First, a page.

Report on "Love hurts: An fMRI Study"*
How much we relate to someone else or engage with them correlates to the amount of intimacy we feel when interacting with or thinking of that person. We are more intimate with loved ones than with strangers and this translates into how much empathy we feels towards them and how much compassion we can generate for that person. Cheng, et al. in their article “Love hurts: An fMRI study” describe the mechanism of intimacy “as including the other in the self...” They specifically studied empathy of pain, looking at the neural network involved in the “pain matrix”.
They discovered that not only does imagining a love one in pain cause greater activity in the pain matrix, but it also causes less activation in those regions associated with distinguishing self from another, such as the medial prefrontal cortex (MPFC) which is involved with an individual’s Theory of Mind, “allowing overlap between self and the other”.
From the direction of compassion development, one obstacle to empathic growth towards strangers rests in difficulty of evoking a stranger's perspective. Specifically, as those portions of our neural network are dampened in activity when we think of strangers, how can we overcome that in a productive way in order to foster compassion development?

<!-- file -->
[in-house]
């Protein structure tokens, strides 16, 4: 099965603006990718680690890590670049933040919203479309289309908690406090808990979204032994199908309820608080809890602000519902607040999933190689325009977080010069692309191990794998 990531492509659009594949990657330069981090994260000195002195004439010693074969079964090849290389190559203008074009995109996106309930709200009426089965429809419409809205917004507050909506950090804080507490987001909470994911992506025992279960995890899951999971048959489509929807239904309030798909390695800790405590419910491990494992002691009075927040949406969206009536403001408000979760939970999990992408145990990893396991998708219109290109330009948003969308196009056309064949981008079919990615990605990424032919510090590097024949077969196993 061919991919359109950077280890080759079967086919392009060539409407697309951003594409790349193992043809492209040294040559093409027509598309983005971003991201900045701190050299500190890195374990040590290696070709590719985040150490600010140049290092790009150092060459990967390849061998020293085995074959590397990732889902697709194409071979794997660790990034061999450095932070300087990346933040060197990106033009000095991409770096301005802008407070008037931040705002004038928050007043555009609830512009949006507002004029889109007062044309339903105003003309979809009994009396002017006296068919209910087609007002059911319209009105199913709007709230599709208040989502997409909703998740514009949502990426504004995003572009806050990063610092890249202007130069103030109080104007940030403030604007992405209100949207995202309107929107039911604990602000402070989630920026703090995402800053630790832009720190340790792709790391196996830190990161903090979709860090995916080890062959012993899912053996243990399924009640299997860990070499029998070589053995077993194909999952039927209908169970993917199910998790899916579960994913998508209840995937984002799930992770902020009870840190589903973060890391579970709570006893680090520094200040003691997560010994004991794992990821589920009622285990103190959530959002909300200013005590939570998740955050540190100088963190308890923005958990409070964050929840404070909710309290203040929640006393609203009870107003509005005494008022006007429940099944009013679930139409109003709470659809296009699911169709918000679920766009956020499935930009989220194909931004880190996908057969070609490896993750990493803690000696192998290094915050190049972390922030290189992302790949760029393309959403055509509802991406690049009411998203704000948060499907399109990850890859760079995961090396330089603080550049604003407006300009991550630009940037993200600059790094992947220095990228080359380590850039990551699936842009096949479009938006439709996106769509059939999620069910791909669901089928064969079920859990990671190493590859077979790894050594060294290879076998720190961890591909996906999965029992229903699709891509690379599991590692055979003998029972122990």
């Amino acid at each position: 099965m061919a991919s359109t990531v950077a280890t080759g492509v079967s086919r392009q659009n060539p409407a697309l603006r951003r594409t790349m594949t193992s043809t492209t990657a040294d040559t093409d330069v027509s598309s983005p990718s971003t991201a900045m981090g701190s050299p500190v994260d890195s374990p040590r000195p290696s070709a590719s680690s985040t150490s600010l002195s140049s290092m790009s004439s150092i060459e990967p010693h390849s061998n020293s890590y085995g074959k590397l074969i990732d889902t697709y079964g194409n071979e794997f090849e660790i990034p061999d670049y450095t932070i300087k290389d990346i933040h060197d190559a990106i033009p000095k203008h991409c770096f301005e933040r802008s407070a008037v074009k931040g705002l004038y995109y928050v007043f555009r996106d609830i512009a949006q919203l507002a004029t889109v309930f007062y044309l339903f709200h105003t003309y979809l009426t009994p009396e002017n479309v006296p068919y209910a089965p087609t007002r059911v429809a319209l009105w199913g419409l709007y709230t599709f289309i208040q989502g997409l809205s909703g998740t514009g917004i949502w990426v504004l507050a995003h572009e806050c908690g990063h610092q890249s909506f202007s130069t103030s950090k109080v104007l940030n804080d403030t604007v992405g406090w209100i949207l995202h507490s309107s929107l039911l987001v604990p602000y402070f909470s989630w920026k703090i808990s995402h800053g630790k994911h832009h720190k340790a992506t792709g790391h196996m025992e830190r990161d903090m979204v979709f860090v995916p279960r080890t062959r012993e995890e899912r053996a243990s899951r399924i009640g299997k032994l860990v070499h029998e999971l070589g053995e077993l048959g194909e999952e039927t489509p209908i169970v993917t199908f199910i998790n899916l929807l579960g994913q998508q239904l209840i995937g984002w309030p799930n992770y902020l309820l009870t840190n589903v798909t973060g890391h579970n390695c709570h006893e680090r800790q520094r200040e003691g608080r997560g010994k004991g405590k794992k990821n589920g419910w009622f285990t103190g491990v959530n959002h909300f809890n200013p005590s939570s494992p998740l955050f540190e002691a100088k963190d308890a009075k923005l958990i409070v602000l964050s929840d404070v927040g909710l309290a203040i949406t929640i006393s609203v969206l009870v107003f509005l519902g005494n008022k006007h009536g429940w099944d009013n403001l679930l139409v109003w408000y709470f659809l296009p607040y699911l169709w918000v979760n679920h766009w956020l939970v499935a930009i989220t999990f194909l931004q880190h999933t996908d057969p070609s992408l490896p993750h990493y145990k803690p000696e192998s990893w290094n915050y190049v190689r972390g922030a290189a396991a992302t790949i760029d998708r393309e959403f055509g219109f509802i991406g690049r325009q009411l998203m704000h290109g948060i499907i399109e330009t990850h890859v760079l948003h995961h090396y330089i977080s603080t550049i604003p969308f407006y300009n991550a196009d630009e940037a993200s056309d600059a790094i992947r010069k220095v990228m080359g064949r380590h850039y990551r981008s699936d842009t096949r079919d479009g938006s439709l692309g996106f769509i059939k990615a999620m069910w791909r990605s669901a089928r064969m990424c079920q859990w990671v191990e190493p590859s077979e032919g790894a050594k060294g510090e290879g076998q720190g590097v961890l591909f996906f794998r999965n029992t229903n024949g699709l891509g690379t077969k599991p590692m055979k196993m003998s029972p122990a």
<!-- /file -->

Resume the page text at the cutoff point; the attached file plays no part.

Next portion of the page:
* Love hurts: An fMRI study
Yawei Cheng a,b,⁎,1, Chenyi Chen a,1, Ching-Po Lin a, Kun-Hsien Chou c, Jean Decety d
a Institute of Neuroscience, National Yang-Ming University, Taipei, Taiwan
b Department of Physical Medicine and Rehabilitation, National Yang-Ming University Hospital, Yilan, Taiwan
c Institute of Biomedical engineering, National Yang-Ming University, Taipei, Taiwan
d Departments of Psychology & Psychiatry, and Center for Cognitive and Social Neuroscience, the University of Chicago, IL, USA
a r t i c l e i n f o a b s t r a c t
Received 15 September 2009
Revised 10 February 2010
Accepted 16 February 2010
Available online 24 February 2010